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US Airways miles stink because their routing rules and fees are frustrating.

But US Airways miles are incredible because the award chart is so generous. I’ve talked about sweet spots here and here.

Overall, the sweet spots on the award chart and US Airways off peak awards more than make up for the routing restrictions, so I value US Airways miles more highly than any other airline mile at 1.95 cents each.

If you use US Airways miles correctly, you can reap incredible value. (See: When to Use US Airways Dividend Miles and When to Use United Mileage Plus Miles.) This anatomy of an award shows just such a maximum value award and takes advantage of the current Share Miles promo at

My sister has an upcoming trip to India. She didn’t have very many miles, so she was looking at cash tickets. She found cheap tickets to Bangkok from her home airport of Honolulu, much cheaper than she could find to Chennai, India.

She told me she had 29k US Airways miles and asked me if she could use them to get to Chennai. I didn’t think so, but I took a look at the chart, and it turns out 29k US Airways miles go pretty far in South Asia.

Within South & Central Asia, roundtrip awards cost only 25k/30k/40k miles in economy/business/first.

So I went straight to to search for availability from BKK-MAA for the dates she wanted. I started on because it shows almost all Star Alliance availability while shows only US Airways space.

On, I learned that Thai Airways has a daily direct flight from BKK-MAA. Like many intra-Asian flights on many carriers, there is award space basically every day in every class.

Since her dream dates were available, the only hang up was that she only had 29k miles and wanted two tickets. The first thing I told her is that we needed 31k miles more not 21k. If US Airways is offering roundtrip awards for only 5k extra miles in business class, I’m not letting her turn that down.

There are three main options to get 31k US Airways miles.

Buy 32k US Airways miles at for $602

US Airways miles normally cost 3.5 cents plus taxes and fees. But US Airways runs near constant 100% bonus offers that makes the final all in price 1.88 cents per mile. In October, the promotion is targeted, and it seems like nearly everyone was targeted.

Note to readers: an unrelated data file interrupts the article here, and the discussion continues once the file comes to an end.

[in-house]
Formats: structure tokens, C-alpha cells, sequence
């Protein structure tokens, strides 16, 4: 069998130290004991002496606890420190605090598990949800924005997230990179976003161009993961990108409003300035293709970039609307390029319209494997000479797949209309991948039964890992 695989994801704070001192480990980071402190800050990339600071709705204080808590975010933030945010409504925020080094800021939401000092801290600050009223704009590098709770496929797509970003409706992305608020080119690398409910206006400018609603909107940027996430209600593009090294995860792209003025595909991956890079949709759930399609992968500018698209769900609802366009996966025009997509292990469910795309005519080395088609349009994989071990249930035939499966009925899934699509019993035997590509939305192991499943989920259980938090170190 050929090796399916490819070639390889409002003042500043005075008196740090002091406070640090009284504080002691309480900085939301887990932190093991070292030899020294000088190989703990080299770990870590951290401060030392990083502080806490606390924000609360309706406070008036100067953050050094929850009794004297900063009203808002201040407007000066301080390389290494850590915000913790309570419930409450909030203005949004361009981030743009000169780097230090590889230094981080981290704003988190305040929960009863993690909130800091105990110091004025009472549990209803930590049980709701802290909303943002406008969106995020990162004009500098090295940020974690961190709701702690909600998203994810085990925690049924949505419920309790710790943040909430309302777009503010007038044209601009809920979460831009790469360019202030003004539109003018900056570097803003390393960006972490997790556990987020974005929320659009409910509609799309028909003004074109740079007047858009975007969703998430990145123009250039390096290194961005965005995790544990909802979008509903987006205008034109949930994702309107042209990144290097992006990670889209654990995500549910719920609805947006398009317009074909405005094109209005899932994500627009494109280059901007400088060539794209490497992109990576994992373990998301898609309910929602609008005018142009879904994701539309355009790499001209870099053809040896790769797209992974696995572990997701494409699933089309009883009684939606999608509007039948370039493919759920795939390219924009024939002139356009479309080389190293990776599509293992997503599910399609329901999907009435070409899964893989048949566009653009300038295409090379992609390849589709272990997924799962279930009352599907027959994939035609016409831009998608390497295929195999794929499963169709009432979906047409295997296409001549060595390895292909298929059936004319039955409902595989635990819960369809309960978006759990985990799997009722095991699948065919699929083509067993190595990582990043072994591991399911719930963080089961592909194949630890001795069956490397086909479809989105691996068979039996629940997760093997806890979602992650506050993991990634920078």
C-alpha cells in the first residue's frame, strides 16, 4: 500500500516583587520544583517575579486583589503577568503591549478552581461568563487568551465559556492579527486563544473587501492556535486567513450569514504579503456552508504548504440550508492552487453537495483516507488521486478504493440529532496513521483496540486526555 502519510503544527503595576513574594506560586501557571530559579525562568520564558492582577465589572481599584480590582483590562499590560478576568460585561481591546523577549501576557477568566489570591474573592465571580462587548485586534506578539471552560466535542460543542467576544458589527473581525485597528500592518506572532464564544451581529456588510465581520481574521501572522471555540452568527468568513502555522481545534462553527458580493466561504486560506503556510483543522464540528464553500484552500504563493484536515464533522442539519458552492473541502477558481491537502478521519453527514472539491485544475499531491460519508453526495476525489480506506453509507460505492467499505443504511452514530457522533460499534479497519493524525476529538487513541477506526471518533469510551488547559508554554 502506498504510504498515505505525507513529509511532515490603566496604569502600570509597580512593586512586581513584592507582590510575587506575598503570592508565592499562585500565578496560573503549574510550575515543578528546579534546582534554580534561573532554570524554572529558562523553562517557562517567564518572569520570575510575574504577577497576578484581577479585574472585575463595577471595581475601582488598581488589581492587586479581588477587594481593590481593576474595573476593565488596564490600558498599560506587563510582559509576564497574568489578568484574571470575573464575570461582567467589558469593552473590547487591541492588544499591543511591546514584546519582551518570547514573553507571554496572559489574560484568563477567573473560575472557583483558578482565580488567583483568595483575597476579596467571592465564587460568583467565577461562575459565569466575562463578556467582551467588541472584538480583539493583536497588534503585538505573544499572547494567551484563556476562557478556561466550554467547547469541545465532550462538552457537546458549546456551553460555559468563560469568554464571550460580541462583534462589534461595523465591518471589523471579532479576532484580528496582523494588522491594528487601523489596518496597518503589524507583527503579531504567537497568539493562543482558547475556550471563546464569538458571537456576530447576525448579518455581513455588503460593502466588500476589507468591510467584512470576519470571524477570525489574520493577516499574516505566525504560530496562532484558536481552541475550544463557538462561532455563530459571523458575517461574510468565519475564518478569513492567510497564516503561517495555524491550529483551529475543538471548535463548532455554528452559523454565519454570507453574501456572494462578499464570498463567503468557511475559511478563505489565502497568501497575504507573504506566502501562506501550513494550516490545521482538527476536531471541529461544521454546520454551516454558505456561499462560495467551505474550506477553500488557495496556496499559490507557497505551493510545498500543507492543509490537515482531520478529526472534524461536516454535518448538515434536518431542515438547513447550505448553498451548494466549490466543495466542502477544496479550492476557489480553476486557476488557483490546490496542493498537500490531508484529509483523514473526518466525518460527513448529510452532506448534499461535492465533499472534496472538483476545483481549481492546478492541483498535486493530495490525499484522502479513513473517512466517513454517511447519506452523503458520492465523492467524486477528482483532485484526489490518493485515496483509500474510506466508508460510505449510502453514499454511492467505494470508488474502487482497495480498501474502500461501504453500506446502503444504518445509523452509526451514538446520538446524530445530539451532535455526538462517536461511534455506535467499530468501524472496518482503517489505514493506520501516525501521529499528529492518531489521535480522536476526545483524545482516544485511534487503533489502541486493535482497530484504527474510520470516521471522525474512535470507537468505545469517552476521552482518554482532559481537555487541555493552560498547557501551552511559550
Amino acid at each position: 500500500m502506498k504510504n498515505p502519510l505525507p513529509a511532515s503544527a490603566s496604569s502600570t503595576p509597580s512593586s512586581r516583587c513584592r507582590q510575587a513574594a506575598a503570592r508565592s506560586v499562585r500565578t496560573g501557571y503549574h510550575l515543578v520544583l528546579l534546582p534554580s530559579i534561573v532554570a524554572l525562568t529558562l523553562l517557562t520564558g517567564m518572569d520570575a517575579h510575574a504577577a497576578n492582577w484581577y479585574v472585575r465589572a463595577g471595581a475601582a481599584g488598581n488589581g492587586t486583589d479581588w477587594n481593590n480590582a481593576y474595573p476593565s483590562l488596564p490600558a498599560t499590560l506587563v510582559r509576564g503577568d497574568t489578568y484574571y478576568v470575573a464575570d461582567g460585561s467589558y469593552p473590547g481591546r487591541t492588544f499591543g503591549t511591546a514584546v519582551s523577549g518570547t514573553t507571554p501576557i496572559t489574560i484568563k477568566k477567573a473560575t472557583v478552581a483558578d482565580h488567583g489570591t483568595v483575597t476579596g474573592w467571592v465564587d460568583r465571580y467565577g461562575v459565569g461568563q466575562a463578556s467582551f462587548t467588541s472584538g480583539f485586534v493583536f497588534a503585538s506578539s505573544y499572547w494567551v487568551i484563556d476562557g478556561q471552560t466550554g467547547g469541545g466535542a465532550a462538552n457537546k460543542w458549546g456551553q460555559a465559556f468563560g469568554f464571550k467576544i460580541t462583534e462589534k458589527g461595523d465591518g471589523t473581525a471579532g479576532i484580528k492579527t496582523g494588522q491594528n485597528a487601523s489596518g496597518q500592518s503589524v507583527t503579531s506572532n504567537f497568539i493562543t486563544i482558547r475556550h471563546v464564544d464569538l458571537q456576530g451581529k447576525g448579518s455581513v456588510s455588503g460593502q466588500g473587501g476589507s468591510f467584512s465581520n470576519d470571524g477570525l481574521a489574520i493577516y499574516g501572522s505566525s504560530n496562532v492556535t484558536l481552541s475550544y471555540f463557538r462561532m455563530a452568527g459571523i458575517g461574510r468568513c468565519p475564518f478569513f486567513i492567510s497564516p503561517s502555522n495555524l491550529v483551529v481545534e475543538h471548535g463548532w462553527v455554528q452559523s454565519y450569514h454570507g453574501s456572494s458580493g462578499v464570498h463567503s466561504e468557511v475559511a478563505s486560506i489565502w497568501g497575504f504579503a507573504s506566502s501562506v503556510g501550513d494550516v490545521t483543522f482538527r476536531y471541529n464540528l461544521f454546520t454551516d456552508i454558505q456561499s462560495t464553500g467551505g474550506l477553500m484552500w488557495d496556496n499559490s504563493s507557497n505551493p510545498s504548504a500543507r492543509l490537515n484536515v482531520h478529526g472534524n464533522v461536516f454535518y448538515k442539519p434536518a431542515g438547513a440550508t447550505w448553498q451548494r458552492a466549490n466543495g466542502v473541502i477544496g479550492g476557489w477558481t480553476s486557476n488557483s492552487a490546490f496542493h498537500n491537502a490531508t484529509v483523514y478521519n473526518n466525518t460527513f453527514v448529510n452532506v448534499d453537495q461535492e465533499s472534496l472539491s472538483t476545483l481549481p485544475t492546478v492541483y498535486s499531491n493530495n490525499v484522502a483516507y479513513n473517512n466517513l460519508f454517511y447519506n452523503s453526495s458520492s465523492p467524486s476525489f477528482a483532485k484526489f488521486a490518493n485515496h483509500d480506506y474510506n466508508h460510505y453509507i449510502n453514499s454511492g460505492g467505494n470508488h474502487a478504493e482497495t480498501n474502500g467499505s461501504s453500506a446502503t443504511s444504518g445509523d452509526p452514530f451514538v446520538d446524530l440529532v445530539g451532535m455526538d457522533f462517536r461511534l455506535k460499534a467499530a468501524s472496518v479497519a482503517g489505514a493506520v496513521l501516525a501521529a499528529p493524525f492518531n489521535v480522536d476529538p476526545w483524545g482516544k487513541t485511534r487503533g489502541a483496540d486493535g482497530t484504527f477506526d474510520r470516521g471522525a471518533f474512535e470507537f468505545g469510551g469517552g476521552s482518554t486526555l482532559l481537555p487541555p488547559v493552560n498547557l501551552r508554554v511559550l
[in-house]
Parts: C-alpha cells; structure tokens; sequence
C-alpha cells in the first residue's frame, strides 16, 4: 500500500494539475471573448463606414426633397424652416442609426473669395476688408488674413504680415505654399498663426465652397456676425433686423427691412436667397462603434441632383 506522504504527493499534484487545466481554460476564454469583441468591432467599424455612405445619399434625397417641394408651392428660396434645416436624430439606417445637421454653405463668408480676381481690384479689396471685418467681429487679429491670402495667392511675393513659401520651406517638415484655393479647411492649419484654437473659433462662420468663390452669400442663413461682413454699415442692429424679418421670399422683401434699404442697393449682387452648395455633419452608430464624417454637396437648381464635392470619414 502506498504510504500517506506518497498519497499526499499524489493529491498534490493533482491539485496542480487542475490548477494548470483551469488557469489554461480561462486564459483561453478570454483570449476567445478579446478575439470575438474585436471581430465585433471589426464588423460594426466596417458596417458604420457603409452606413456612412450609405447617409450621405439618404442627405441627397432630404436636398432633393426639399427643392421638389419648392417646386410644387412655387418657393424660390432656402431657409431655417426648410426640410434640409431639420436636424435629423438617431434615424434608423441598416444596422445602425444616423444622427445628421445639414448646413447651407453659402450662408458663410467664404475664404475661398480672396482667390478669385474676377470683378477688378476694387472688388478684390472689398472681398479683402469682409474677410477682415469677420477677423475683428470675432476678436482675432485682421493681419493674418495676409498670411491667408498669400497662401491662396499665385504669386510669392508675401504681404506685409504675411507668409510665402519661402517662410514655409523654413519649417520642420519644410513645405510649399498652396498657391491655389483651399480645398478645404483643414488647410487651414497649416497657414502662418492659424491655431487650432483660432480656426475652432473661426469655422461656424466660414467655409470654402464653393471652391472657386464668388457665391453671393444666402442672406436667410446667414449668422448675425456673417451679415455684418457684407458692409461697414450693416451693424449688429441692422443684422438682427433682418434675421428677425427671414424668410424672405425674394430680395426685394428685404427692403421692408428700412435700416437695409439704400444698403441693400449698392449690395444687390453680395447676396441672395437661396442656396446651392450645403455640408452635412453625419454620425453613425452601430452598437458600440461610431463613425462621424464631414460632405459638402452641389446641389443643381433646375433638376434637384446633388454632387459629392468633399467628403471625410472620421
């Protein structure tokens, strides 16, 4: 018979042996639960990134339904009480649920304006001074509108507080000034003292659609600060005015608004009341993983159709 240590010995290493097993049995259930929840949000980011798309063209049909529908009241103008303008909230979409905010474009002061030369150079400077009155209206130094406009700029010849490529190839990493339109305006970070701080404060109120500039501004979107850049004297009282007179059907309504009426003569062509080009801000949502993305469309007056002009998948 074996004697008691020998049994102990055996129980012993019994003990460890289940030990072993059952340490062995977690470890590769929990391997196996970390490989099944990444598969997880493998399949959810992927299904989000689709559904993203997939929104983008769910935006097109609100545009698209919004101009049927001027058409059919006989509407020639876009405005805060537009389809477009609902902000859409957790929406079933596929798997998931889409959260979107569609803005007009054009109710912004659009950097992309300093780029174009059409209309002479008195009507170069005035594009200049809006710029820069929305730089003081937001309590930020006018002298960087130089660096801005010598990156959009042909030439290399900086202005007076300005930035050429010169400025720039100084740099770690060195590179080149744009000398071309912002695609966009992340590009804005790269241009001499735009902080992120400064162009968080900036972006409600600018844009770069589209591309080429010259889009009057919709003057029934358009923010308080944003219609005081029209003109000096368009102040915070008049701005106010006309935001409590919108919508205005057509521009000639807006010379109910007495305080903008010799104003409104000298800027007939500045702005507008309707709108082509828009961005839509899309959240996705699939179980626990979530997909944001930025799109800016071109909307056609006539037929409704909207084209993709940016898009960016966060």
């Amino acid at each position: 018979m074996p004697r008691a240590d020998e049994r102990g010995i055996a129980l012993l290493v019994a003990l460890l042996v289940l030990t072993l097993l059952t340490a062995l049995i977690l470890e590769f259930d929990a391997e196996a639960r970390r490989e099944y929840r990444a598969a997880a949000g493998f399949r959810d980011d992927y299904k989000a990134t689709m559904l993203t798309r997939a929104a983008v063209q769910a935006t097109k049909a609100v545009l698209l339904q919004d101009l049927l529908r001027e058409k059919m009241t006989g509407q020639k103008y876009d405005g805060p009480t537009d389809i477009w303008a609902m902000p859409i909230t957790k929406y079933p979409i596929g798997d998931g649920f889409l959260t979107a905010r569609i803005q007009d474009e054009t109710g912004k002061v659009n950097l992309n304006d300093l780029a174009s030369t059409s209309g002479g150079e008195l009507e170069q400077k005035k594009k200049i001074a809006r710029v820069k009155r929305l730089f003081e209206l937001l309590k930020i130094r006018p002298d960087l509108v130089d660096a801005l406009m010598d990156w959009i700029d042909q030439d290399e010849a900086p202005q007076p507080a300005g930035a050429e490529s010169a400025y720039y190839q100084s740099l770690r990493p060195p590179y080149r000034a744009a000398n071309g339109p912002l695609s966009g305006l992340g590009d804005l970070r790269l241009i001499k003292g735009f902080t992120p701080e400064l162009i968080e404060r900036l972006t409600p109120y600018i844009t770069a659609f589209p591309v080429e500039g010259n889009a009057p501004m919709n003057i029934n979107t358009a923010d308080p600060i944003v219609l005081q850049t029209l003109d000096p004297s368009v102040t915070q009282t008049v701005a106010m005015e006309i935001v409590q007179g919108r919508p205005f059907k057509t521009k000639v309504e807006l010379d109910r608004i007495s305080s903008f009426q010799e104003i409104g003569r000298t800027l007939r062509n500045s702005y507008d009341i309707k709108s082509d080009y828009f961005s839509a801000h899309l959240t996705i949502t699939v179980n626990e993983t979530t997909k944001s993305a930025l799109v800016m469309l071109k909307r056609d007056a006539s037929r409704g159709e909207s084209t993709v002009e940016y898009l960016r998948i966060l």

Through this offer, she could buy 16k miles + 16k bonus miles for $602. 1.88 cents per mile isn’t horrible, but this was the worst option.

Transfer 26k SPG points to US Airways miles

She didn’t have any SPG Starpoints, but if she had, 26k SPG points would have transferred to 31k US Airways miles. SPG points transfer to tons of airlines at a 1:1 ratio, and each full 20k transferred earns a 5k bonus.

Transferring 26k SPG points and buying 32k miles for $602 are both decent deals, but there is a better deal at the moment.

Share US Airways Dividend Miles with a 100% Bonus

Last week, I detailed how US Airways’ current 100% bonus on transferred miles gives everyone the ability to buy up to 50k US Airways miles for 1.1 – 1.2 cents each.

The upshot is that transferring miles between accounts incurs a fee of $30 + 1.075 cents per mile. But the transfer creates bonus miles equal to the number transferred.

That meant she could get the miles two ways. She could either receive a 16k transfer from someone, which would put 32k (16k transfer + 16k bonus) miles in her account. That would cost the transferor $202 and 16k of his miles.

Or she could receive a 31k transfer, which would put 62k miles in her account. Then she could return 31k miles to the original transferor. Both parties would end up with 31k more miles than they started with and credit card charges totaling $363.25. Each party would have bought miles for 1.17 cents each.

I thought the second idea was better because it didn’t mean anyone giving up any of their miles. This transfer deal is so good, I recommend people max it out speculatively–without an award in mind–so I was eager to encourage more transferring instead of less.